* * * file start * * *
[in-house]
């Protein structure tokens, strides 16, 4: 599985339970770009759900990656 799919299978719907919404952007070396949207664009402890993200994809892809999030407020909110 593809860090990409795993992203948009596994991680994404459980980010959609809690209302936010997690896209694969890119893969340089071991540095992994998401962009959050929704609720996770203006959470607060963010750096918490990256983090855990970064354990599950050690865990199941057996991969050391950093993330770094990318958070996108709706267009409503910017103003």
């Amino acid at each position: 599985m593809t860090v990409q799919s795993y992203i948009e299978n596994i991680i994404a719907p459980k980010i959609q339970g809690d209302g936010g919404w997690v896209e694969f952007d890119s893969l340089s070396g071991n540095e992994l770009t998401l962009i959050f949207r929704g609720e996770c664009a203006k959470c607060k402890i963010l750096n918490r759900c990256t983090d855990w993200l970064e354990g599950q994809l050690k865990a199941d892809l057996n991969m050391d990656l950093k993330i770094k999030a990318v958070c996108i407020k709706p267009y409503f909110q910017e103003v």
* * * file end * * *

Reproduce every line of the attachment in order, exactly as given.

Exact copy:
[in-house]
């Protein structure tokens, strides 16, 4: 599985339970770009759900990656 799919299978719907919404952007070396949207664009402890993200994809892809999030407020909110 593809860090990409795993992203948009596994991680994404459980980010959609809690209302936010997690896209694969890119893969340089071991540095992994998401962009959050929704609720996770203006959470607060963010750096918490990256983090855990970064354990599950050690865990199941057996991969050391950093993330770094990318958070996108709706267009409503910017103003």
């Amino acid at each position: 599985m593809t860090v990409q799919s795993y992203i948009e299978n596994i991680i994404a719907p459980k980010i959609q339970g809690d209302g936010g919404w997690v896209e694969f952007d890119s893969l340089s070396g071991n540095e992994l770009t998401l962009i959050f949207r929704g609720e996770c664009a203006k959470c607060k402890i963010l750096n918490r759900c990256t983090d855990w993200l970064e354990g599950q994809l050690k865990a199941d892809l057996n991969m050391d990656l950093k993330i770094k999030a990318v958070c996108i407020k709706p267009y409503f909110q910017e103003v």